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It is highly impractical to deprive ourselves of sleep to relieve symptoms of depression, though it does work.
About 60 to 70 percent of the time, sleep deprivation lifts the mood of depressed people. Unfortunately, it only works until the individual once again falls asleep.
Still, researchers are looking at why less sleep means increased mood. They reason that if new medications can mimic the chemical brain-effects of sleep deprivation, they will be effective in relieving depressive symptoms.
Scientists know that human brain chemistry related to sleepiness involves a type of glial cell called an astrocyte. Astrocytes and other glials are the most abundant type of cell in our nervous system but do not carry electrical impulses; they play significant supportive roles.
While we are busy during the day entering data on the computer, studying history, or running the kids to soccer games, our brain’s astrocytes are continuously releasing adenosine, a neurotransmitter. The adenosine builds up in our brain by binding to receptor sites on our neurons.
This daily accumulation of adenosine eventually results in “sleep pressure” or a sense of sleepiness, including a reduction in the functioning of memory and attention. When enough receptor sites are filled, we want nothing more than to crawl under the covers and snooze.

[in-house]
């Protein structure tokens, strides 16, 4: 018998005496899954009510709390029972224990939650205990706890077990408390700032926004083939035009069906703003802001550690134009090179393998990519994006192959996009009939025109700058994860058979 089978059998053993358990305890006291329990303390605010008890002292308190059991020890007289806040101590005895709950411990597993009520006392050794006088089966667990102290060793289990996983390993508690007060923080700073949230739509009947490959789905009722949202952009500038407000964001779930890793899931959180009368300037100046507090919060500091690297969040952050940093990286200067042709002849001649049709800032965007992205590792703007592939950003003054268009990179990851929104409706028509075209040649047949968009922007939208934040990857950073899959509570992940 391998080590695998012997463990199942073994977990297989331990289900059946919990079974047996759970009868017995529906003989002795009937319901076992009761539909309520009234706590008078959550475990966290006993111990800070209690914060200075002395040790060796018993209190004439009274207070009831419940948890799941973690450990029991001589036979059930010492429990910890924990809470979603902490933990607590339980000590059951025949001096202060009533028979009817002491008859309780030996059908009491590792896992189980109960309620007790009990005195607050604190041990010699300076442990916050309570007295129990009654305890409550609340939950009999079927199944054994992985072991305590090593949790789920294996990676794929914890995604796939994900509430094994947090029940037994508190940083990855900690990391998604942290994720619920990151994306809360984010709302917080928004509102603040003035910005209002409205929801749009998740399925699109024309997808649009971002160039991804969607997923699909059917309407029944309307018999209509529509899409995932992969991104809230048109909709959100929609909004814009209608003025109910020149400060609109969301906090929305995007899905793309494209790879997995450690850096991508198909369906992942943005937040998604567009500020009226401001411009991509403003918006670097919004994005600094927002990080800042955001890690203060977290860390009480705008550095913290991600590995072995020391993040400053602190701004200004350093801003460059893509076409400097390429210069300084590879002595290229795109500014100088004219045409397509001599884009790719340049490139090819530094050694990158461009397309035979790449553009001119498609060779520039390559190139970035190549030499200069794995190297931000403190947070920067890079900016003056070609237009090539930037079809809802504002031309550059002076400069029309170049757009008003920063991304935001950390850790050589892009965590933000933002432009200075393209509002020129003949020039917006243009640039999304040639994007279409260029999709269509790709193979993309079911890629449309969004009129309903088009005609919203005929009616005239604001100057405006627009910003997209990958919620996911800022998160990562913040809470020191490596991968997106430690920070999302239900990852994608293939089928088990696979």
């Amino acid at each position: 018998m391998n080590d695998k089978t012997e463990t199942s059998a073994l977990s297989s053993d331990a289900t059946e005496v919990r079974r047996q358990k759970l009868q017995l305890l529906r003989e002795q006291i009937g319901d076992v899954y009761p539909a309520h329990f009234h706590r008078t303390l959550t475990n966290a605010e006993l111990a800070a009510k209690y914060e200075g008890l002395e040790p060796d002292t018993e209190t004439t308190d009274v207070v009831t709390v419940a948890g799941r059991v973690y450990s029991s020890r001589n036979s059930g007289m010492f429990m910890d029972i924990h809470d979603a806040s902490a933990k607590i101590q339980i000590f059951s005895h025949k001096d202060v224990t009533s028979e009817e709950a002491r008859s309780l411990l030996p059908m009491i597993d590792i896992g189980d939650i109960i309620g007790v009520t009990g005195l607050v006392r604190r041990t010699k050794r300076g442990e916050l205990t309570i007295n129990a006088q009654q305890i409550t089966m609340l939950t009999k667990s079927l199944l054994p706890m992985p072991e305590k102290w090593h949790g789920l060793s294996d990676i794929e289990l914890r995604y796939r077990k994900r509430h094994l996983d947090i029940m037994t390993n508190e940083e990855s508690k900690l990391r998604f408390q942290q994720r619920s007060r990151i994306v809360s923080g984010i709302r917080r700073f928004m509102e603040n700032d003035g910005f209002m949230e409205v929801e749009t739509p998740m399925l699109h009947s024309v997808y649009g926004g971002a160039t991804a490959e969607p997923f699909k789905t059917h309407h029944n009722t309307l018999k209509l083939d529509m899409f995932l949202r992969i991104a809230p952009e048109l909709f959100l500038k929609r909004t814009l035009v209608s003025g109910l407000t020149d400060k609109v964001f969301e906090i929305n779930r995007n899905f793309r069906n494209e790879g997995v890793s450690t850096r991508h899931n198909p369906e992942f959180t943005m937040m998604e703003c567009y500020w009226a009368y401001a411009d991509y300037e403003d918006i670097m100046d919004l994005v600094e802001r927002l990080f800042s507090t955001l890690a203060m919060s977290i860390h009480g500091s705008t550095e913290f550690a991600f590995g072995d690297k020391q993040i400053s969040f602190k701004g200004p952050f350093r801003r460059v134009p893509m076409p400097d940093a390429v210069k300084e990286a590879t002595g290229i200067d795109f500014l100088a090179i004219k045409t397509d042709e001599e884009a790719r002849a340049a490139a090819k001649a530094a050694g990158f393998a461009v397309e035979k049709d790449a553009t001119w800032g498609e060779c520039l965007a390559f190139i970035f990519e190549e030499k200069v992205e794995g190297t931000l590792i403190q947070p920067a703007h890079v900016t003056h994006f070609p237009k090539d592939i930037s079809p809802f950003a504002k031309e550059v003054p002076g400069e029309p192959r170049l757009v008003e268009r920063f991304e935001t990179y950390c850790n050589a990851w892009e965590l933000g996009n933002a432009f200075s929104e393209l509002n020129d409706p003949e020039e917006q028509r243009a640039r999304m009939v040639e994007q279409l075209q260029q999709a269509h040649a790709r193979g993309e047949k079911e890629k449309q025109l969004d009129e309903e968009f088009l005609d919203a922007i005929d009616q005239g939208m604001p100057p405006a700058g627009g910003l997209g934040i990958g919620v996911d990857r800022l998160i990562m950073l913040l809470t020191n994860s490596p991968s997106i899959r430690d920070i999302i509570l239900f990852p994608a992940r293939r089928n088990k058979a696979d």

To find out if the neurotransmitter adenosine is responsible for the antidepressant effect of sleep deprivation, researchers rounded up some depressed mice. To mimic sleep deprivation, they gave each mouse three doses of a substance that triggers our neuron’s adenosine receptors.
The mice showed no change in their normal sleep cycle but enjoyed a quick improvement in mood as evidenced by their behavior (apparently they refused to answer survey questions). The positive mood effects lasted about 48 hours and confirmed the researchers hunch that adenosine accumulation causes the lift in mood following lack of sleep.
Unfortunately, this research does not solve the problem of depression but it adds another piece to the complex puzzle of why our moods fluctuate. No matter how long it takes to collect and place all the pieces we must never forget the following wise words concerning sleep.
Laugh and the world laughs with you, snore and you sleep alone. ~ Anthony Burgess
Source: Scientific American
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